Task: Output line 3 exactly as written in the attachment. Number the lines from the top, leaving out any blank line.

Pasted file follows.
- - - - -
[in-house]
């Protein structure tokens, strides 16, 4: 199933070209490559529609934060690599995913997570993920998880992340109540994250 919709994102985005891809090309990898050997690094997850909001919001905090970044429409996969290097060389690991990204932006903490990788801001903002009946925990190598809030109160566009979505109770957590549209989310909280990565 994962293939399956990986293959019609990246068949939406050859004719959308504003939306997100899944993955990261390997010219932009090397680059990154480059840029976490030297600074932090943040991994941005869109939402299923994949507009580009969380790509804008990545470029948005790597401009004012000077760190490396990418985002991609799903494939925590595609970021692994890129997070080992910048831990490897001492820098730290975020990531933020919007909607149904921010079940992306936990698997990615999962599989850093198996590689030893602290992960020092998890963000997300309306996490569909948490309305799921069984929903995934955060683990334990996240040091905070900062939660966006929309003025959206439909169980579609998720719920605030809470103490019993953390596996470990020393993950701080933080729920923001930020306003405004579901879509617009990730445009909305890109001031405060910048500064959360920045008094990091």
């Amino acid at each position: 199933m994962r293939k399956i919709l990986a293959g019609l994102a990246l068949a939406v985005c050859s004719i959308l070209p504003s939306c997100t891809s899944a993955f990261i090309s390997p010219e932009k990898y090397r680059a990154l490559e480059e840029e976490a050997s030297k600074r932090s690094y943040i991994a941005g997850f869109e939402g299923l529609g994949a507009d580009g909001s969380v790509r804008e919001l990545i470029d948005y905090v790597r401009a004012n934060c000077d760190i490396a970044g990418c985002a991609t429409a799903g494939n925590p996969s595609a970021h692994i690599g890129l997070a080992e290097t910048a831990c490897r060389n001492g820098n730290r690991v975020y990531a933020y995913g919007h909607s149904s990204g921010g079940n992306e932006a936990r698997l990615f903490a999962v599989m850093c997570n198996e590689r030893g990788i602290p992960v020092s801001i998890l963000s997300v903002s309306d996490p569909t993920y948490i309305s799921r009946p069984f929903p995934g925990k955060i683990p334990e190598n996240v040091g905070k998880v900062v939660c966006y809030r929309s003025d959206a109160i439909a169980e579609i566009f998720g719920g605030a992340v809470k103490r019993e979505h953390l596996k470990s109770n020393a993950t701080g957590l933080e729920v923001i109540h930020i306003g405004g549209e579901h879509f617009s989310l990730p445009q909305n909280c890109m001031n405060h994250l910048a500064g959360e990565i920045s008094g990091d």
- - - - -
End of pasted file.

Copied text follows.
């Amino acid at each position: 199933m994962r293939k399956i919709l990986a293959g019609l994102a990246l068949a939406v985005c050859s004719i959308l070209p504003s939306c997100t891809s899944a993955f990261i090309s390997p010219e932009k990898y090397r680059a990154l490559e480059e840029e976490a050997s030297k600074r932090s690094y943040i991994a941005g997850f869109e939402g299923l529609g994949a507009d580009g909001s969380v790509r804008e919001l990545i470029d948005y905090v790597r401009a004012n934060c000077d760190i490396a970044g990418c985002a991609t429409a799903g494939n925590p996969s595609a970021h692994i690599g890129l997070a080992e290097t910048a831990c490897r060389n001492g820098n730290r690991v975020y990531a933020y995913g919007h909607s149904s990204g921010g079940n992306e932006a936990r698997l990615f903490a999962v599989m850093c997570n198996e590689r030893g990788i602290p992960v020092s801001i998890l963000s997300v903002s309306d996490p569909t993920y948490i309305s799921r009946p069984f929903p995934g925990k955060i683990p334990e190598n996240v040091g905070k998880v900062v939660c966006y809030r929309s003025d959206a109160i439909a169980e579609i566009f998720g719920g605030a992340v809470k103490r019993e979505h953390l596996k470990s109770n020393a993950t701080g957590l933080e729920v923001i109540h930020i306003g405004g549209e579901h879509f617009s989310l990730p445009q909305n909280c890109m001031n405060h994250l910048a500064g959360e990565i920045s008094g990091d």